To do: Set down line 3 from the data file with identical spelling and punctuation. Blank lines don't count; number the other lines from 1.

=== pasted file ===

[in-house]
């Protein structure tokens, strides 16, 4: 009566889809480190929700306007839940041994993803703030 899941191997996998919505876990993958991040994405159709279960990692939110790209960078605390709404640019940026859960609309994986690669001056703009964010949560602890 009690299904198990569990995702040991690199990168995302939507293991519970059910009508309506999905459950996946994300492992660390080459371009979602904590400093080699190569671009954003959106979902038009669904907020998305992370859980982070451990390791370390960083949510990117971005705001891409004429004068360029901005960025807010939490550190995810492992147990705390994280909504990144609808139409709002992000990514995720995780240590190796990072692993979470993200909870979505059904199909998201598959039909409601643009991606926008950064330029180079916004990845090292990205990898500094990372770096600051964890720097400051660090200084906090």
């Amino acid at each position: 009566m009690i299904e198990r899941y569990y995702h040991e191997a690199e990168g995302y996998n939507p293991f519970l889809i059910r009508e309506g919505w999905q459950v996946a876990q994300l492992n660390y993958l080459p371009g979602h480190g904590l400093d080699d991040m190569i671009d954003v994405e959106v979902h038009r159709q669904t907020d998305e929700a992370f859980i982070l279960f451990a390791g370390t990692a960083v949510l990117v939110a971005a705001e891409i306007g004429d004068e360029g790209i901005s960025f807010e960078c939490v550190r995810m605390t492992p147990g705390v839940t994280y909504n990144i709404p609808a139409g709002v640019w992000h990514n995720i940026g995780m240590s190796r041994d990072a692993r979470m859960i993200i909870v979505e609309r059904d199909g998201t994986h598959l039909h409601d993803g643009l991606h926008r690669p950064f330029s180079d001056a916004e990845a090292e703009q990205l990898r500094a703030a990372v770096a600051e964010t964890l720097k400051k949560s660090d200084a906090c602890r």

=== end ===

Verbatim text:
């Amino acid at each position: 009566m009690i299904e198990r899941y569990y995702h040991e191997a690199e990168g995302y996998n939507p293991f519970l889809i059910r009508e309506g919505w999905q459950v996946a876990q994300l492992n660390y993958l080459p371009g979602h480190g904590l400093d080699d991040m190569i671009d954003v994405e959106v979902h038009r159709q669904t907020d998305e929700a992370f859980i982070l279960f451990a390791g370390t990692a960083v949510l990117v939110a971005a705001e891409i306007g004429d004068e360029g790209i901005s960025f807010e960078c939490v550190r995810m605390t492992p147990g705390v839940t994280y909504n990144i709404p609808a139409g709002v640019w992000h990514n995720i940026g995780m240590s190796r041994d990072a692993r979470m859960i993200i909870v979505e609309r059904d199909g998201t994986h598959l039909h409601d993803g643009l991606h926008r690669p950064f330029s180079d001056a916004e990845a090292e703009q990205l990898r500094a703030a990372v770096a600051e964010t964890l720097k400051k949560s660090d200084a906090c602890r």